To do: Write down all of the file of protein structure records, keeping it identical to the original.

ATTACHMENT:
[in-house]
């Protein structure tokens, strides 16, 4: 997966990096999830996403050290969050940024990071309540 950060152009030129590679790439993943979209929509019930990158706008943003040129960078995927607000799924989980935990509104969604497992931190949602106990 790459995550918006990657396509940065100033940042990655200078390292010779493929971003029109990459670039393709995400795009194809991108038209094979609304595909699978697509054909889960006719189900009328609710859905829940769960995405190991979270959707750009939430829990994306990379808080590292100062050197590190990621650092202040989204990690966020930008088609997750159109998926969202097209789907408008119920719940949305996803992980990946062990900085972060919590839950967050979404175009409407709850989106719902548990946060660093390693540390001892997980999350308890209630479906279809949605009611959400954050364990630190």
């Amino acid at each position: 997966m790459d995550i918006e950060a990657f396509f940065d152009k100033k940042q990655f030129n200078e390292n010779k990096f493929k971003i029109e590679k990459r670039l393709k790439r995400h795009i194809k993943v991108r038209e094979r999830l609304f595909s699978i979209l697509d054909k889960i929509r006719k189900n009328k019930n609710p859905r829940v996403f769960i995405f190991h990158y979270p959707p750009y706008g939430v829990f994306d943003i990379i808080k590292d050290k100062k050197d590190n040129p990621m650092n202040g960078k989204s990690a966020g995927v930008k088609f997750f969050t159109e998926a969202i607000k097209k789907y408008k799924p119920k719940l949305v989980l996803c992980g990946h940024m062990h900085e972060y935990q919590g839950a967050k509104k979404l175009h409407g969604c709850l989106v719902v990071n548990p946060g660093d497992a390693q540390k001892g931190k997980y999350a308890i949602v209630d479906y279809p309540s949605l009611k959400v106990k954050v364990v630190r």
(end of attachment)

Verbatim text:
[in-house]
């Protein structure tokens, strides 16, 4: 997966990096999830996403050290969050940024990071309540 950060152009030129590679790439993943979209929509019930990158706008943003040129960078995927607000799924989980935990509104969604497992931190949602106990 790459995550918006990657396509940065100033940042990655200078390292010779493929971003029109990459670039393709995400795009194809991108038209094979609304595909699978697509054909889960006719189900009328609710859905829940769960995405190991979270959707750009939430829990994306990379808080590292100062050197590190990621650092202040989204990690966020930008088609997750159109998926969202097209789907408008119920719940949305996803992980990946062990900085972060919590839950967050979404175009409407709850989106719902548990946060660093390693540390001892997980999350308890209630479906279809949605009611959400954050364990630190």
């Amino acid at each position: 997966m790459d995550i918006e950060a990657f396509f940065d152009k100033k940042q990655f030129n200078e390292n010779k990096f493929k971003i029109e590679k990459r670039l393709k790439r995400h795009i194809k993943v991108r038209e094979r999830l609304f595909s699978i979209l697509d054909k889960i929509r006719k189900n009328k019930n609710p859905r829940v996403f769960i995405f190991h990158y979270p959707p750009y706008g939430v829990f994306d943003i990379i808080k590292d050290k100062k050197d590190n040129p990621m650092n202040g960078k989204s990690a966020g995927v930008k088609f997750f969050t159109e998926a969202i607000k097209k789907y408008k799924p119920k719940l949305v989980l996803c992980g990946h940024m062990h900085e972060y935990q919590g839950a967050k509104k979404l175009h409407g969604c709850l989106v719902v990071n548990p946060g660093d497992a390693q540390k001892g931190k997980y999350a308890i949602v209630d479906y279809p309540s949605l009611k959400v106990k954050v364990v630190r």